Both beef producers and veterinarians express frustration when a cow that is identified as pregnant later aborts the fetus during mid-pregnancy. Because reproduction is complex and a number of germs, toxins, and genetic problems can lead to pregnancy loss, veterinarians recognize that losing about 1% to 2% of pregnancies between the time of pregnancy diagnosis and calving is probably unavoidable. The goal of many aspects of cowherd health programs including nutritional management, biosecurity, and vaccination is to reduce the risk of abortion and particularly to prevent situations when more than 5% of the herd aborts.  

Veterinarians approach abortion management by focusing on two related activities: diagnosing the causes of abortion and preventing abortions from occurring. Cowherd abortions can occur either sporadically or in larger outbreaks. Sporadic abortion losses are considered to occur when less than 2% of the entire herd aborts and no group of cows as described by age, pasture, or other risk-group has greater losses than other groups. When investigating sporadic abortion losses, it may not be justified to spend a great deal of resources to attempt to identify the causes; but if a larger abortion outbreak is occurring, a thorough investigation to discover the factors that are contributing to the losses is necessary to identify changes in herd management to prevent similar outbreaks in future years. The problem that both cattle producers and veterinarians face when a few cows abort is to determine if an abortion storm is beginning or if the few identified abortions are the only ones the herd will experience.   

When the first abortion is identified by finding an aborted fetus or seeing signs of abortion in a cow previously diagnosed as pregnant (such as a retained placenta or return to heat) the veterinarian may want to collect samples from the fetus, the cow, and the placenta and to record information about the aborting cow such as her age, the date the abortion was discovered, the estimated fetal age, and the identification of the pastures she has been located during pregnancy. The samples may be sent to a diagnostic laboratory or the veterinarian may suggest that the samples be saved and only submitted for laboratory investigation if more abortions occur. Some causes of abortion are fairly easily identified by a diagnostic laboratory if the samples are fresh, but other abortion-causing germs and toxins are difficult to confirm. Many of the causes of abortion work fairly slowly, so that there are many days or weeks between the time that a cow is exposed to the cause of the abortion and the actual loss of the fetus. In these situations, the diagnostic laboratory may not be able to identify an abortion cause that is no longer present in the fetus or the cow. In other situations, the germs or toxins that cause abortion affect the cow but may not actually invade the fetus making samples taken from the fetus of no help for making a diagnosis. It is important to realize that even in situations in which the diagnostic laboratory does not identify a cause for the abortion, important information is gained by removing certain easily-diagnosed factors from the list of likely causes.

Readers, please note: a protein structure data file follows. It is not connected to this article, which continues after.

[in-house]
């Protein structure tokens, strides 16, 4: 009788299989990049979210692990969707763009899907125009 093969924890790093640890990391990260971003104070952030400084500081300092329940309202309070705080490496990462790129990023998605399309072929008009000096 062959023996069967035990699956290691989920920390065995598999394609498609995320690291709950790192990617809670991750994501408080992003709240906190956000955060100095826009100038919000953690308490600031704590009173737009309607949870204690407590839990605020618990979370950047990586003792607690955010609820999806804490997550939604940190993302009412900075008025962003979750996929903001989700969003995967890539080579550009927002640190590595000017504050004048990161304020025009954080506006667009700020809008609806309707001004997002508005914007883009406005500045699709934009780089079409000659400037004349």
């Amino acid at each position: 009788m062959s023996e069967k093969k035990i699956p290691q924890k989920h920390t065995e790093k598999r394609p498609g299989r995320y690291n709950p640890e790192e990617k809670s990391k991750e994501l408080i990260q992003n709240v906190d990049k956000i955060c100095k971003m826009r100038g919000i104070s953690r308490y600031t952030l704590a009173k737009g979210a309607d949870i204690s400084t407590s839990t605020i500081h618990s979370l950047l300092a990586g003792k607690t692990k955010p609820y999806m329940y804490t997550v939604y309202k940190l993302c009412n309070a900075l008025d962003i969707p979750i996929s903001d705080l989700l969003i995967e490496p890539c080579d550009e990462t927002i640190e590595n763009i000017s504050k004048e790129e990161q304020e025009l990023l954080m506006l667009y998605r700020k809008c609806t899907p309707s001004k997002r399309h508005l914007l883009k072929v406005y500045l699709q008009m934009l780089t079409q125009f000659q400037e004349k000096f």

Veterinarians and cattle producers work together to create management plans that help to prevent abortions by targeting the most likely causes that can be effectively controlled. Biosecurity plans that rely on diagnostic testing and herd segregation to minimize the risk and effect of trichomoniasis (Trich) and Bovine Viral Diarrhea (BVD) should be created to meet each herd’s specific level of risk. Online tools named Trich CONSULT ( and BVD CONSULT ( are useful to create herd-specific biosecurity plans for these diseases. Vaccination protocols to increase herd immunity against infectious bovine rhinotracheitis (IBR), bovine viral diarrhea (BVD), leptospirosis, and campylobacteriosis (vibriosis) should be implemented with an emphasis on building immunity in herd replacements as well as maintaining immunity in mature adults.  Other diseases such as neosporosis, foothills abortion, and pine needle abortion are difficult or impossible to control with diagnostic testing, herd segregation, or vaccination. Some abortion risks must be addressed by having good feed security while other require carefully planning the best age and stage of pregnancy to expose cattle to pastures where abortions are likely to be initiated when the cause of abortion is either plants or diseases carried by ticks or other insects. Effective control measures have not been identified for some causes of abortion, and the best management in these situations is to work toward good overall herd health and to keep the accumulated level of abortion risk low.  

While it is impossible to prevent all abortions, a well-planned strategy designed by a veterinarian and cattle producer working together to target the most important risks for each specific herd provides reasonable protection against devastating pregnancy losses. The best herd health plan to prevent abortion losses is the plan that optimizes nutrition, biosecurity, vaccination protocols, and grazing management for your herd.